Europe

Three gay men dead and over 100 arrested in Chechnya, Russian newspaper reports

Gay rights activists march in Russia's second city of St. Petersburg May 1, 2013 AFP PHOTO / OLGA MALTSEVA        (Photo credit should read OLGA MALTSEVA/AFP/Getty Images)
LGBT rights activists march in St Petersburg, Russia. Source: AFP

A Moscow paper says it has confirmed reports of mass arrests and violence against LGBT+ people in the southern territory of Chechnya.

More than 100 gay men have vanished from the streets of Chechnya and several may have been killed, Russian newspaper Novaya Gazeta has reported.

The Moscow-based newspaper – known for its investigative reporting – said it had confirmed rumours which had been swirling for a week about mass round-ups, detention and violence against gay men in the southern Russian territory.

The crackdown appears to include vigilante violence and a wave of arrests – at least three people have been killed so far, the paper reported.

One Chechen from the capital of Grozny told SBS he was having trouble sleeping and was scared for his life.

“People disappear without a trace,” the gay 28-year-old said.

“If people find out someone is gay – since it is not allowed in the Caucasus and is tangled in shame – they are simply killed and the relatives stay silent,” he said.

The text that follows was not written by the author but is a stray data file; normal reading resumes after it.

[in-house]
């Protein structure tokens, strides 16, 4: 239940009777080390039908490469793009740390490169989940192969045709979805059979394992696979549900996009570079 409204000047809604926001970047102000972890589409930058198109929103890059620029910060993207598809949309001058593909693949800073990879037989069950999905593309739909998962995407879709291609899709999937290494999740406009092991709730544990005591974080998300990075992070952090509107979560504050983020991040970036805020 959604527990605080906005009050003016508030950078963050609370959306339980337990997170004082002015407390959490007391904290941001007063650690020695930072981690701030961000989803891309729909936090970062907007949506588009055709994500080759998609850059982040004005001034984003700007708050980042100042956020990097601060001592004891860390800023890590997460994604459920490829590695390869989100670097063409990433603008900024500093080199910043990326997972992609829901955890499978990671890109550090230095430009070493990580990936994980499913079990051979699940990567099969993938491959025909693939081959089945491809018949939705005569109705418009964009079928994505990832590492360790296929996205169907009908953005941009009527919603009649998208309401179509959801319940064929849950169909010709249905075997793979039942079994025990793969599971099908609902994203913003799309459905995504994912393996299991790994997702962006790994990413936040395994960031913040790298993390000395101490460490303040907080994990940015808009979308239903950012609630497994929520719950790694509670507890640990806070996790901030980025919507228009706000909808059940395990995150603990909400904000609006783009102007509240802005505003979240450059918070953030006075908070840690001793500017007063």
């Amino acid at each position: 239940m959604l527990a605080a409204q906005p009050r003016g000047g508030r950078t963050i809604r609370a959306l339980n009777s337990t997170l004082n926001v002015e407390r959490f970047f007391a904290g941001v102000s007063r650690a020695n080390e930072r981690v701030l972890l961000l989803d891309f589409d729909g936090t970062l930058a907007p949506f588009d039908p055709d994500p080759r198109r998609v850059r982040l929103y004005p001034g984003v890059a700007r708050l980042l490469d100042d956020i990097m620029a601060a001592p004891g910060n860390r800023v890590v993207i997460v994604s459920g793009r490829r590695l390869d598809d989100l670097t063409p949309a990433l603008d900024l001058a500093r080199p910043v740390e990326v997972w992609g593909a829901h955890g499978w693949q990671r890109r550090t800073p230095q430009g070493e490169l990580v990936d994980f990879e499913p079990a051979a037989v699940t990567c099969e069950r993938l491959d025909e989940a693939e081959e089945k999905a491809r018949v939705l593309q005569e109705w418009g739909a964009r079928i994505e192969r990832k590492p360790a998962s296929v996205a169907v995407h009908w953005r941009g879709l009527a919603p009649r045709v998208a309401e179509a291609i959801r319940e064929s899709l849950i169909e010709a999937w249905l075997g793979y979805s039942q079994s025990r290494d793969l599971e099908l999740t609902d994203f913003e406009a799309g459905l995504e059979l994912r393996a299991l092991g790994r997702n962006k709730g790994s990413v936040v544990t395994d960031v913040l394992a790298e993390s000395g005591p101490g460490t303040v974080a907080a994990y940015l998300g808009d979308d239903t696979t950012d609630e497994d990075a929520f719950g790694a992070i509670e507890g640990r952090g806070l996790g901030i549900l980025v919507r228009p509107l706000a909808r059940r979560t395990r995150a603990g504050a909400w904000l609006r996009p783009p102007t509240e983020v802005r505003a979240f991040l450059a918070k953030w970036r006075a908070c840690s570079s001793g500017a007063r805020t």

Sometimes the violence came at the hands of friends, he said, and it was difficult to know who to trust.

“I just want to leave Chechnya myself – all relationships have to be conducted in secret.”

Novaya Gazeta said that an “unprecedented” number of government, legal and intelligence sources had confirmed that an official crackdown on LGBT+ individuals was underway in Chechnya, a territory ruled by Vladimir Putin loyalist Ramzan Kadyrov.

But a spokesperson for Mr Kadyrov blasted the newspaper in a phone call with Russian news agency Interfax.

“You cannot detain and oppress someone who simply does not exist in the republic,” Mr Karimov said.

Human Rights Watch has reported concerns over authorities turning a blind eye towards violence and murders targeted against LGBT+ individuals – a phenomena Mr Karimov appeared to allude to in his statement to Interfax.

“If such people existed in Chechnya, law enforcement would not have to worry about them, as their own relatives would have sent them to where they could never return,” he told the agency.

Russian LGBT+ activist Mikhail Tumasov said on social media that he was outraged by the reaction of officials in Chechnya.

“No national and/or religious traditions and norms can justify kidnapping or killing of a human being,” he said.

“Any references to 'traditions' to justify kidnappings and killings are amoral and criminal.”

Novaya Gazeta reported that men had been arrested from across the territory, not just in the capital of Grozny.

Detained men included two well-known broadcasters and some close to religious leaders in the Islamic territory, the paper reported.

The report characterised the crackdown as a ‘preventative’ measure after LGBT+ activists filed for permission to hold several gay pride events in early March.

News of those applications sparked protests, homophobic threats on social media, and calls for LGBT+ individuals to be ‘cleansed’ from the country.

Mr Tumasov said that activists in Russia were working to confirm the details of vulnerable individuals in Chechnya and help get them out of the territory.

"People's lives are endangered and the only way to help is the evacuation," he said.

Novaya Gazeta is known for its criticism of the Kremlin and the Russian establishment.

Since 2001, several of its journalists have been killed.